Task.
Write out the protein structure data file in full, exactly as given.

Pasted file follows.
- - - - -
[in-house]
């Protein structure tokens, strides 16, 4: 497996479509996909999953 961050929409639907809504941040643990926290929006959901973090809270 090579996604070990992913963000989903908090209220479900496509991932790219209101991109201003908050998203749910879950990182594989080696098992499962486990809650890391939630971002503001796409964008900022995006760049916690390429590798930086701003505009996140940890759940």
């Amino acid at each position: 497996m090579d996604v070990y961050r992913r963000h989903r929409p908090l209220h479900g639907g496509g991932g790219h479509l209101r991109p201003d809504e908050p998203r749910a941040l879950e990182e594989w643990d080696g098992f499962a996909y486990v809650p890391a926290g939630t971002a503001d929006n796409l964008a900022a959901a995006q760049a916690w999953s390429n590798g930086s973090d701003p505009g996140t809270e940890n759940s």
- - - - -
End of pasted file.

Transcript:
[in-house]
């Protein structure tokens, strides 16, 4: 497996479509996909999953 961050929409639907809504941040643990926290929006959901973090809270 090579996604070990992913963000989903908090209220479900496509991932790219209101991109201003908050998203749910879950990182594989080696098992499962486990809650890391939630971002503001796409964008900022995006760049916690390429590798930086701003505009996140940890759940």
């Amino acid at each position: 497996m090579d996604v070990y961050r992913r963000h989903r929409p908090l209220h479900g639907g496509g991932g790219h479509l209101r991109p201003d809504e908050p998203r749910a941040l879950e990182e594989w643990d080696g098992f499962a996909y486990v809650p890391a926290g939630t971002a503001d929006n796409l964008a900022a959901a995006q760049a916690w999953s390429n590798g930086s973090d701003p505009g996140t809270e940890n759940s």